A new research project that aims to analyse the mental processes used by dancers while they are performing has been launched in order to develop a better understanding of creative techniques. The three-year project, funded by the Leverhulme Trust, is being led by Plymouth University and will work in collaboration with Trinity Laban Conservatoire of Music and Dance in London and Coventry University.
The project will assess contemporary dance students throughout their training, examining how creative decisions are made and attempting to speed up the process by which dancers can recognise if an idea is “new and useful” for them. Often dancers think they are moving intuitively or spontaneously, without being aware of the hard, mental work that goes into being creative. Ultimately here is a lot of memory involved in movement of this kind, using existing inspirations rather than innovating. It is difficult to see if such a subjective process can be uniformed in such a way at this early stage.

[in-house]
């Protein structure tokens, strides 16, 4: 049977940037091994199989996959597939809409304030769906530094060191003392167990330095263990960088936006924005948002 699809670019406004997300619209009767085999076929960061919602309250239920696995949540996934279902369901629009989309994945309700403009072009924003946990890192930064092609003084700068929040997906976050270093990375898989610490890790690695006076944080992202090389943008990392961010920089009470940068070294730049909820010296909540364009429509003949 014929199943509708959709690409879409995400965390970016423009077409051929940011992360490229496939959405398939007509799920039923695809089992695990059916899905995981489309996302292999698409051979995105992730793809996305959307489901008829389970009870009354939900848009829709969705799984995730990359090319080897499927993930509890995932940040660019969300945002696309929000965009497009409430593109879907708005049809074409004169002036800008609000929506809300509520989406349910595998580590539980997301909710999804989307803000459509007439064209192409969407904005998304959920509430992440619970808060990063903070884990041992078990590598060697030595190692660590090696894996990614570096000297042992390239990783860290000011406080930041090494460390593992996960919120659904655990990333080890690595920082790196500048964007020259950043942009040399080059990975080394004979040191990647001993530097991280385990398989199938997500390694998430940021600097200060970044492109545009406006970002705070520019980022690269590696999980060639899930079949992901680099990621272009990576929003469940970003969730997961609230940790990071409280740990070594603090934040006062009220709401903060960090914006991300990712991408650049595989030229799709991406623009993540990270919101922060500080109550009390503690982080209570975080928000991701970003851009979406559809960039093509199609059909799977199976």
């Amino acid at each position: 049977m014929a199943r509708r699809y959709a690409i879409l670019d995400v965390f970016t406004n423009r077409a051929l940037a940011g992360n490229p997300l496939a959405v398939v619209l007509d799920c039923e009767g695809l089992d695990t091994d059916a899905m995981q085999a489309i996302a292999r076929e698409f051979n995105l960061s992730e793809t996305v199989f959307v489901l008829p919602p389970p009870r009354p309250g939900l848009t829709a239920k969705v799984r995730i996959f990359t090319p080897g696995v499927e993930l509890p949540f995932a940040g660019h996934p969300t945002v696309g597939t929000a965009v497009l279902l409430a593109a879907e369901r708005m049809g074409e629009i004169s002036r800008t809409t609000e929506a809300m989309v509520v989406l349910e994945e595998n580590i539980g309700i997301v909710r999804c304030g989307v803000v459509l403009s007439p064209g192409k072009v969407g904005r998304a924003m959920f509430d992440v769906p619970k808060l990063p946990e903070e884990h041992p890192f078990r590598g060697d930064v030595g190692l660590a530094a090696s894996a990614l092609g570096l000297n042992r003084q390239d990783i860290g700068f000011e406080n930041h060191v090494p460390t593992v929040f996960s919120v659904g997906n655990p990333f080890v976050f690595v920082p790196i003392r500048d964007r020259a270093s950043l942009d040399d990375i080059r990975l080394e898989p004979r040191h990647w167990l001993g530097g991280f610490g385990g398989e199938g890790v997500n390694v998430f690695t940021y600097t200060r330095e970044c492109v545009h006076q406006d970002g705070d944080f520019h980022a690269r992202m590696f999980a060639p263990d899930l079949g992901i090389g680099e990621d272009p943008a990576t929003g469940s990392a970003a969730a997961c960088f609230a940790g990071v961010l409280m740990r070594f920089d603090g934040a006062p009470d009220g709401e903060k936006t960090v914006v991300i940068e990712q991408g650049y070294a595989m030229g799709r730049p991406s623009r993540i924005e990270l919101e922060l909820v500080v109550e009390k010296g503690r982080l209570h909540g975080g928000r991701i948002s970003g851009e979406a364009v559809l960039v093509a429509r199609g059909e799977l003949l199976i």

The first stage of the project, which began in November, will observe dancers over a period of a year and a half to understand the mental process that goes into movement. A second stage of the research project will take another set of trainee dancers, over the same amount of time, and provide them with workshops to see if that particular training will affect their experience of “making movement”.
Part of the analysis comes from asking dancers to write down what is at the forefront of their minds at various points during a movement session. This is in order to develop a more strategic use of mental imagery for teachers and dancers: if they are more conscious of how they use imagery in their teaching or how they learn, this could dramatically affect dance teaching across the country.